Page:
Harry Wugalter, one of the fathers of New Mexico's lauded public school funding formula, died of natural causes in his home in Green Valley, Ariz., on June 6. He was 90, his daughter, Julie Zeilenga said.
Wugalter, a former Santa Fe resident, worked for the state's Public School Finance Division for more than 15 years, serving six governors. It was under former Gov. Jack Campbell's 1963-67 term that Wugalter and other financial analysts began developing the blueprint for the formula, known as the State Equalization Guarantee.
That formula, which accounts for more than 95 percent of school financing, funds districts by unit values partially tied to student population, though each unit does not correspond to a single student. Units instead represent the various educational needs of the district's students as well as other factors.
Once the state Legislature approved the formula in 1974, Wugalter served as the public face for New Mexico in a lawsuit launched by Los Alamos Public Schools, which argued the formula was unfair to the district because it conflicted with a federal Atomic Energy Community Act that provided federal funds to communities housing employees working on atomic energy projects.
Both a state district judge and the state's Court of Appeals ruled for the state, clearing the way for the formula to be implemented.
Former U.S. Sen. Jeff Bingaman, who as a lawyer represented the state in that case, said Wugalter was a key player in New Mexico's educational community.
"Everything you would hope for in a public servant: extremely capable, very forthright, very committed to doing the right thing, and he had a great sense of humor," Bingaman said.
"He had a deal of influence over what the state's school districts did with their budgets and he took his job very seriously."
Former Gov. Jerry Apodaca, who worked with Wugalter, said he was "very, very involved in the creation of the public school funding formula, which he worked on with a committee of people."
The formula was one of the first in the country to use state funding to guarantee a per-pupil or per-teacher foundational level of funding, according to a September 2017 Legislative Education Study Committee. "Prior to the 1970s most states funded public school operations through local property tax revenues, which sometimes led to inequities among districts because of difference in local property tax wealth," that report said.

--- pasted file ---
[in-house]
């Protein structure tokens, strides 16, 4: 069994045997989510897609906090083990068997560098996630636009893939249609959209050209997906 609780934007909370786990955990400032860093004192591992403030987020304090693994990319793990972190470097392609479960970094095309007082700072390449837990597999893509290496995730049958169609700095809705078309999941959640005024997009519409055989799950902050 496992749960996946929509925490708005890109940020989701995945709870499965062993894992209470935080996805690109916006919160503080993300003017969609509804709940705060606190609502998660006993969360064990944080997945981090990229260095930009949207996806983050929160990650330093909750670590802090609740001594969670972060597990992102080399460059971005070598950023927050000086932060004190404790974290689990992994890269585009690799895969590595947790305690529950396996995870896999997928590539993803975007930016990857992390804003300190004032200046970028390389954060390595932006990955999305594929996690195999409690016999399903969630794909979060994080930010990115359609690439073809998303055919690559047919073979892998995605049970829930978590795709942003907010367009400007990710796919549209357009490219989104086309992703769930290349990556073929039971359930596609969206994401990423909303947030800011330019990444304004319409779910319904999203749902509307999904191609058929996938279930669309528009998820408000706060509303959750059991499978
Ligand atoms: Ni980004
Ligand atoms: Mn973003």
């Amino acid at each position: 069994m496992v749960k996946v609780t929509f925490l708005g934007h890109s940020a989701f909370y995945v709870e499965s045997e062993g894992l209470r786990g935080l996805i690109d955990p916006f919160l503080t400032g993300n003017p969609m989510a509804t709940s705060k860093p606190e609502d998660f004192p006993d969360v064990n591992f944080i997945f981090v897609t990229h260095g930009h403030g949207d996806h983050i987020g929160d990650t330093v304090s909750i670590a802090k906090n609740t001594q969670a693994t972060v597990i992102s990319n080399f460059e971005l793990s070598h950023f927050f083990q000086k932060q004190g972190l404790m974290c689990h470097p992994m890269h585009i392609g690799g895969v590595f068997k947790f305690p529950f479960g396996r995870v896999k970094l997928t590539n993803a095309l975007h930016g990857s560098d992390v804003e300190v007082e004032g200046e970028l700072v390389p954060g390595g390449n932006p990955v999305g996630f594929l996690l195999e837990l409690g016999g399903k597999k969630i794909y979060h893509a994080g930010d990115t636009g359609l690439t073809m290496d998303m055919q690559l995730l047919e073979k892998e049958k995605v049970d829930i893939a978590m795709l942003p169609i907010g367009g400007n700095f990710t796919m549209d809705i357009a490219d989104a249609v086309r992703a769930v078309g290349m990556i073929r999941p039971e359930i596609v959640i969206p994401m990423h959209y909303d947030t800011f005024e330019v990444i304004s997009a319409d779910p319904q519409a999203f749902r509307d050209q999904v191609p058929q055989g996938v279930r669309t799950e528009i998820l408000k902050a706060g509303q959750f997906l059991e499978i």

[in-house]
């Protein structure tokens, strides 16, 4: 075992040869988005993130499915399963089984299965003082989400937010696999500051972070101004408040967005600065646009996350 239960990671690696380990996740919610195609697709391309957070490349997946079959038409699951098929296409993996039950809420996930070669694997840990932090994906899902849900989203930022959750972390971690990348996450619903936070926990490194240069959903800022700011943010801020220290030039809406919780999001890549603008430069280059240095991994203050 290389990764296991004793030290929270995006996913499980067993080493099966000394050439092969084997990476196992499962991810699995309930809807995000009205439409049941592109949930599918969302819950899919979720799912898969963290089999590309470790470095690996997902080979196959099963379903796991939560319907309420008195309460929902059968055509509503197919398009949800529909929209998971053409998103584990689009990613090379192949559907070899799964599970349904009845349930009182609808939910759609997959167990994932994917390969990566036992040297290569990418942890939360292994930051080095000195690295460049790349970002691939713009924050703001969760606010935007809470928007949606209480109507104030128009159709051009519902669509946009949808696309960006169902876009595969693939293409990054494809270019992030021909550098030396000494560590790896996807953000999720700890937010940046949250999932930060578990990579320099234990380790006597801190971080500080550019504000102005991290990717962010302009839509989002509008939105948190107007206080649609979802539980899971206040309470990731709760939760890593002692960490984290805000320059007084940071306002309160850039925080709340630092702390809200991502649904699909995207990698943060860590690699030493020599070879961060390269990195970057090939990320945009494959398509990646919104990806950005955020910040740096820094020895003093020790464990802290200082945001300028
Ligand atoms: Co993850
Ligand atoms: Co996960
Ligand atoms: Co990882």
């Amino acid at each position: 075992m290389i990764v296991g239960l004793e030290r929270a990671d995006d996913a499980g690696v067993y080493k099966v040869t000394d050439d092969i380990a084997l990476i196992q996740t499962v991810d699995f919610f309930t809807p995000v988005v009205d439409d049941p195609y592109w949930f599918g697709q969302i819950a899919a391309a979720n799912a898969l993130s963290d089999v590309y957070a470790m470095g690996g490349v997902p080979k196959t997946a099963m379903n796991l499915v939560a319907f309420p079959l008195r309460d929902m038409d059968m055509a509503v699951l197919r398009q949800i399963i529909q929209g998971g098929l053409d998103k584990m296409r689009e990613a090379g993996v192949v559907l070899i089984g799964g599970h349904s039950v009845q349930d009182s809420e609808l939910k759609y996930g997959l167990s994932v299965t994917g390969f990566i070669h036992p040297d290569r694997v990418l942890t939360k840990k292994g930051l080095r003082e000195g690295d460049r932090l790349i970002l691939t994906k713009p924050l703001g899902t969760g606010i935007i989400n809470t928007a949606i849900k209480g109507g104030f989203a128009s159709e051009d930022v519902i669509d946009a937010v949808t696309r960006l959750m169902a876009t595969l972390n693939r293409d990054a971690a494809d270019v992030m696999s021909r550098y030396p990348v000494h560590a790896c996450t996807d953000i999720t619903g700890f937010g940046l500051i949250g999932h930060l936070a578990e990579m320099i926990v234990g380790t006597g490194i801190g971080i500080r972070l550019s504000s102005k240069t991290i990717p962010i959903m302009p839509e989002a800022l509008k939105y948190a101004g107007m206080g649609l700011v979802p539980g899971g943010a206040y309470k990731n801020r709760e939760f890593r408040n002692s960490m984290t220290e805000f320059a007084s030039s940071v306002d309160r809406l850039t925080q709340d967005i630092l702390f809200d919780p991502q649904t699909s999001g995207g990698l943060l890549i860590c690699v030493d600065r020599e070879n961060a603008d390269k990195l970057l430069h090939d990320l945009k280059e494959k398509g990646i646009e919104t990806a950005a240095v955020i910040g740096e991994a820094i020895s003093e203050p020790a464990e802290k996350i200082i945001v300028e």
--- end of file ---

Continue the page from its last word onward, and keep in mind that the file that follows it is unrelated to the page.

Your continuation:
Wugalter, who was born in Camden, N.J., on Oct. 12, 1927, enlisted in the U.S. Marines upon graduating from high school in 1945. He served four years and then remained in the active reserves, getting called up again during the Korean War.
He moved to New Mexico in 1949 to study education at the University of New Mexico, using funds from the G.I. Bill to pay for his schooling.
"He thought that education gave people the opportunity to do things that you probably wouldn't otherwise be able to do in the work world," said Zeilenga. "Education opens doors, and he had a firm commitment to keeping that door open."
Wugalter's first job in public education was as a teacher in Albuquerque Public Schools. He then became business manager for the Grants school district before moving to Santa Fe in 1962, when he joined the Public School Finance Division. He retired from the state in 1978 to take a job with the Rockwell International Science Center.
Following his retirement from that job in the early 1990s, Wugalter and his wife, Cherrill, whom he married in 1951, moved to Green Valley. She died there in 2006.
Family members and friends held a service for Wugalter in Green Valley on Saturday. His daughter said she plans a private military ceremony for him at the Santa Fe National Cemetery sometime in the fall.
Wugalter is survived by Zeilenga and her husband, Jay.